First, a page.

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The butter board backlash: ‘I think it’s time to stop!!!’

The butter board trend has released an ooey-gooey monster upon the world’s cutting boards.

The internet loves a food bandwagon to jump on, riding down that all-too-familiar and steep hill of trendsetting until the engine is on fire, the wheels fall off and all the passengers have ejected from their seats. Again, we find ourselves careening down a slick hill lined with compound butter — and we’re  headed directly into the brick wall of another trend backlash: butter — and so much more — boards.

First, a little background on the TikTok that brought butter boards to the forefront: On Sept. 16, TikTok user @justine_snacks, whose real name is Justine Doiron, posted a video of her creating a butter board, a dish inspired by a recipe in chef Josh McFadden’s James Beard Award-winning book “Six Seasons.”

“Have you heard of a butter board? This is what one looks like and I want to make them the next charcuterie board,” says Doiron as she pulls out a wooden cutting board shaped like a slice of toast and spread butter onto it she was like frosting a freshly baked cake.

Doiron’s board, full of buttery goodness and flaky salt, lemon zest, edible petals and more churned up 8.5 million views, over a million likes and countless copycats who adorned their butter boards with everything from roasted garlic to halved figs.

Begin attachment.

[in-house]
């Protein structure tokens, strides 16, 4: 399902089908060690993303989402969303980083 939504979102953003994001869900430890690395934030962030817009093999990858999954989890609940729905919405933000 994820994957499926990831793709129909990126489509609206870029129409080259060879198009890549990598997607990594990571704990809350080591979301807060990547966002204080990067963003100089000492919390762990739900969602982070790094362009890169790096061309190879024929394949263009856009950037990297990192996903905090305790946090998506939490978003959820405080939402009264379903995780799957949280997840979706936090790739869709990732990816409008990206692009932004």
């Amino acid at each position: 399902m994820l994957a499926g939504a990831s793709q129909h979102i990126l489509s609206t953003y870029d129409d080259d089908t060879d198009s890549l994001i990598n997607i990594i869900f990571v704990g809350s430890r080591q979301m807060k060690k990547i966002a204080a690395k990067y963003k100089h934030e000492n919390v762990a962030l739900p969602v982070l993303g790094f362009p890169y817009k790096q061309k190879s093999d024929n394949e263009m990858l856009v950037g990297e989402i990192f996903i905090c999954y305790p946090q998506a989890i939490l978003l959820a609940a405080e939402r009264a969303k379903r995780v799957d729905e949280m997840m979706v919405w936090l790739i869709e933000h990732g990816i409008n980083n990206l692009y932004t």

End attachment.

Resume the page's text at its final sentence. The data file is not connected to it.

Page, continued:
It even inspired Kourtney Kardashian and Travis Barker’s personal chef to create a vegan version for the high-wattage couple just last week.

In the month since, Doiron’s butter board launched a thousand dips, so to speak, inspiring people to not only use butter to adorn their wooden cutting boards.

Several people on social media have found other deliciously viscous materials to match fanfare and well, much lament, as evidenced by what can only be described as The Butter Board Backlash.

“Let’s make five butter boards with no butter,” says TikTok user @stephcooksstuff, who created a series of videos using spreads like hummus, ricotta, mashed avocado and Nutella, which was the first in her series. Though the video received 593,000 views and 48,700 likes, the top two comments are less than glowing for the butter-board riff.

“My ‘butter board’ is bread, save the dishes lol,” said the top comment under the video.

“Why can’t you just put it in a bowl why does it have to be a board,” added the next most popular comment, who followed their sentiment with a bunch of crying emojis. While most replies to that comment garnered agreement, at least one comment urged “let people enjoy things sometimes,” although no one liked that comment.

Elsewhere on the web, people decried the use of a wooden cutting board to create boards that, while unique, creative and attractive looking, might not work in practice.

There are the more innocent Marshmallow Fluff boards, the daring frosting board and the artistic labneh board, which, to hold olive oil, has been sculpted into a bowl — a dish that might be a more convenient and mess-free way to consume the dip, just to say it.